Regulations that ban nonviolent drug offenders from working in the marijuana industry, licensing agencies that fail to approve them, and banks that won’t lend to them are failing their clients, their country and plain common sense.

Worse, with no ill intent, simply an outdated assumption – “felon equals unemployable” instead of “felon equals professional experience in the relevant field” – they’re perpetuating the racial injustice already inflicted on far too many American citizens.

The ball is rolling on legalization, and it shows no sign of slowing down.

But marijuana was never just a legal issue. It was a cultural one, pinballing from failed policy to racially skewed enforcement to thousands of suffering Americans.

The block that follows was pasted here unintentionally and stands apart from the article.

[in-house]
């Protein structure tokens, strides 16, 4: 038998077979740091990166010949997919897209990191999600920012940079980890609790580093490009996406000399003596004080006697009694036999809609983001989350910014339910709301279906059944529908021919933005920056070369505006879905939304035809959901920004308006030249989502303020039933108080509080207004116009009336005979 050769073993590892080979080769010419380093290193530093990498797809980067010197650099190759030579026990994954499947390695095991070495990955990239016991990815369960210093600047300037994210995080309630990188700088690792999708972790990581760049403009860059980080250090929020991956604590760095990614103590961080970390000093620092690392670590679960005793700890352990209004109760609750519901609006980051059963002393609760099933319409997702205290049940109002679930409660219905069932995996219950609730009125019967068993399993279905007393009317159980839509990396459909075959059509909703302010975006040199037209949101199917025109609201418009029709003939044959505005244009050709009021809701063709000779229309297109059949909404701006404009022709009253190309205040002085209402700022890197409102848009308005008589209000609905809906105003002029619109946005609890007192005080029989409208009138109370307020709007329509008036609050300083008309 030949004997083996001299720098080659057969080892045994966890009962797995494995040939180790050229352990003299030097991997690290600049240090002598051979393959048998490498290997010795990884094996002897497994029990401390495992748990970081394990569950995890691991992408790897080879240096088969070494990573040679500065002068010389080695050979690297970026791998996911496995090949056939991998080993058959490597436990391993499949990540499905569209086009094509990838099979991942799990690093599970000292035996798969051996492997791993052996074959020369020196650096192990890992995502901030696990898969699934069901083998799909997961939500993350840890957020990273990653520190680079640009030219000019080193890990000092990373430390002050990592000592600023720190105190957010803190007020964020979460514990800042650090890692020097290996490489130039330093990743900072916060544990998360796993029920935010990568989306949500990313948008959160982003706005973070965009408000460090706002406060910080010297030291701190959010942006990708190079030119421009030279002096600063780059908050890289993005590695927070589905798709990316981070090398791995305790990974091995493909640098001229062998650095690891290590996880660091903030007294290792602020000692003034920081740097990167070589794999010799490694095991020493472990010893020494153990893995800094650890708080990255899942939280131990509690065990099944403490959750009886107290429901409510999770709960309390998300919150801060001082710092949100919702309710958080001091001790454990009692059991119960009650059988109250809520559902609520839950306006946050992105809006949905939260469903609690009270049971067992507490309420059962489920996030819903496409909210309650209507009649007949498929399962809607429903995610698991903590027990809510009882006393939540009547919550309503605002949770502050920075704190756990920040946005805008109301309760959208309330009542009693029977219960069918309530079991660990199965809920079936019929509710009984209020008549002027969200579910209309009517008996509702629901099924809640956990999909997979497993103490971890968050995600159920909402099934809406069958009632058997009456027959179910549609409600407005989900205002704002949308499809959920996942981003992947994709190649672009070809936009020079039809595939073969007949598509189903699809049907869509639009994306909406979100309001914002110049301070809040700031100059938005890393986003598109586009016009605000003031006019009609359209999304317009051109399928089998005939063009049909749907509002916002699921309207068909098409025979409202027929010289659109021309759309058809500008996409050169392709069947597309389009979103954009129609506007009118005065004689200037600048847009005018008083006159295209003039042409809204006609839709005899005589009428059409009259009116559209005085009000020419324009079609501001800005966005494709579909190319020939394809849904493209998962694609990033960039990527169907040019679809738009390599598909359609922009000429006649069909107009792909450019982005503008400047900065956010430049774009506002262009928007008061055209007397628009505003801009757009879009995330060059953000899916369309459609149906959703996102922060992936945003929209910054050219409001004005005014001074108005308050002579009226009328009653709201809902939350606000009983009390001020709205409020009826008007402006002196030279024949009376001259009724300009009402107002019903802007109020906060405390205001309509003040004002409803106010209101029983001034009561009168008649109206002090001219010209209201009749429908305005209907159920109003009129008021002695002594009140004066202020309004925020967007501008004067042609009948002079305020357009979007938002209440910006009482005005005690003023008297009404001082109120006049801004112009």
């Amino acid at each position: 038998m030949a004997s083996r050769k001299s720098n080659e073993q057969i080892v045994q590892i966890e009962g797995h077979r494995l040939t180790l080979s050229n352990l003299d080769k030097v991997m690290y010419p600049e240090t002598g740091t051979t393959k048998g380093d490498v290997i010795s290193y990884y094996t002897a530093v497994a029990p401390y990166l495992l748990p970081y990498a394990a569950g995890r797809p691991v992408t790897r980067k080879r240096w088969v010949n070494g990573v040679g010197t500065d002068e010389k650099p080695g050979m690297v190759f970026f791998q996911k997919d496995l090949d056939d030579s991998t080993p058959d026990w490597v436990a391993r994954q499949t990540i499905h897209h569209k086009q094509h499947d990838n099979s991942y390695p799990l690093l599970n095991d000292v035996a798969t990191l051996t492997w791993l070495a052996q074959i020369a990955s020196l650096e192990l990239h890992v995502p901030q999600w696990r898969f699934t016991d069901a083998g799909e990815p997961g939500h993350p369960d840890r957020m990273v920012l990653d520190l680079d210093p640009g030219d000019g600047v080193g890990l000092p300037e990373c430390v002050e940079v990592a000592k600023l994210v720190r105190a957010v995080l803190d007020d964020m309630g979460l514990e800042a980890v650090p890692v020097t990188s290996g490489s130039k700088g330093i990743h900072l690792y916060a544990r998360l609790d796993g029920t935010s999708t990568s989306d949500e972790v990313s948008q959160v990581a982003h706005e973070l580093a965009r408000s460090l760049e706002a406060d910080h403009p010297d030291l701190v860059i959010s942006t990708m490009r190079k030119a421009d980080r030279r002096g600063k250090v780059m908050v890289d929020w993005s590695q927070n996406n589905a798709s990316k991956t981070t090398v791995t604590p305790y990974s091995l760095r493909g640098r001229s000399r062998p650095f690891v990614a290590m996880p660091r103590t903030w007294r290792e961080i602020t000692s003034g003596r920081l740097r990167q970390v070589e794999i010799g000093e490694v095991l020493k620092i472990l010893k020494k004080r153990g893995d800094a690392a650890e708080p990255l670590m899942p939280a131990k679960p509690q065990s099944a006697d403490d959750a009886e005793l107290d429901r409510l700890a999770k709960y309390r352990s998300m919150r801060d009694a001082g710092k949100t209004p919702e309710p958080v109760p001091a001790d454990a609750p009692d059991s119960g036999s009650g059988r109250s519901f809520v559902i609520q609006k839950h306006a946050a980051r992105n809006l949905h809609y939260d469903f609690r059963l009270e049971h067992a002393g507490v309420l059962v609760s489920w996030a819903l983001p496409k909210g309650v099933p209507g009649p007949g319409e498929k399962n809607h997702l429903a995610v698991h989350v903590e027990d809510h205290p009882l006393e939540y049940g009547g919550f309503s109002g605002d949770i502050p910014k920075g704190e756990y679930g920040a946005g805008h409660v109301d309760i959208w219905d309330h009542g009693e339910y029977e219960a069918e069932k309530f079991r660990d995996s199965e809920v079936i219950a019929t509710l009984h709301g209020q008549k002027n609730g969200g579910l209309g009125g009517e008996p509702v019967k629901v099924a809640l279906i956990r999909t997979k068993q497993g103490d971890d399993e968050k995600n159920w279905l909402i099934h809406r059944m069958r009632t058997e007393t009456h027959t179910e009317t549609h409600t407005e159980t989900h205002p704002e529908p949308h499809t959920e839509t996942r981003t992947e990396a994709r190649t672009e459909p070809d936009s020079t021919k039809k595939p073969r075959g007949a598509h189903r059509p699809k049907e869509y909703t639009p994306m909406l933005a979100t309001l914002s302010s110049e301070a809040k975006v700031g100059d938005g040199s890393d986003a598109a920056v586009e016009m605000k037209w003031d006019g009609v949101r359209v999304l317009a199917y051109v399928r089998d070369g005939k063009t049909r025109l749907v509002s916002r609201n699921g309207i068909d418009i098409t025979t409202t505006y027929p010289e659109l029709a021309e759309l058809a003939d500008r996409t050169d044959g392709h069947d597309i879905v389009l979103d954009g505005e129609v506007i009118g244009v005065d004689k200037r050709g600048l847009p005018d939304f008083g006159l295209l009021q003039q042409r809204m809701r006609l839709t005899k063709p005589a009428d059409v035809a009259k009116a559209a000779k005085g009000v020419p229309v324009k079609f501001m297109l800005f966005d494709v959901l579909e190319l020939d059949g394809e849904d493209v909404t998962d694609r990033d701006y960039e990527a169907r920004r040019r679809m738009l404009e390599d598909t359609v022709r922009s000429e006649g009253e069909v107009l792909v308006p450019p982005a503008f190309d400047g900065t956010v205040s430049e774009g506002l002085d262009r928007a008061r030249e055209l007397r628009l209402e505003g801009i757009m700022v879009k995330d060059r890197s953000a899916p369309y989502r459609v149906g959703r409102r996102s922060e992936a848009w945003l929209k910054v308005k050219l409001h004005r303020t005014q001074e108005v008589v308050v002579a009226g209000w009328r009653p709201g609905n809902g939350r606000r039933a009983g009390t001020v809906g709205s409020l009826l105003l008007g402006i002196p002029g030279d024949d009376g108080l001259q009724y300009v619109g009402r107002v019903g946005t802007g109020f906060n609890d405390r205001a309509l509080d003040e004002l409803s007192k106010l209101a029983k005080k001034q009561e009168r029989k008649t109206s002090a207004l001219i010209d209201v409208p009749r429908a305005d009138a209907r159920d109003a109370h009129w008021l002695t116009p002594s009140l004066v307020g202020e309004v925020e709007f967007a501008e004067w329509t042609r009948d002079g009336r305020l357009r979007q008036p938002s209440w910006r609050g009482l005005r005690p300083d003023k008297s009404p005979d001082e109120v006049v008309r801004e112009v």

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No repeats

As legal marijuana becomes part of American life, it is vital we address it with an eye to what made prohibition, indeed Prohibition, such a trainwreck in the first place.

If we fail in that obligation, we’ll end up right back in the Roaring Twenties, when the richest and whitest Gatsbied it up with great gouts of their nominally illegal tipple of choice, while single bottles of the same ruined the lives of poor people, people of color, and above all both.

We can do this better. Let’s.


Written By

Matt Salter is a writer and former fundraising and communications officer for nonprofit organizations, including Volunteers of America and PICO National Network. He’s excited to put his knowledge of fundraising, marketing, and all things digital to work for your reading enjoyment. When not writing about himself in the third person, Matt enjoys horror movies and tabletop gaming, and can usually be found somewhere in the DFW Metroplex with WiFi and a good all-day breakfast.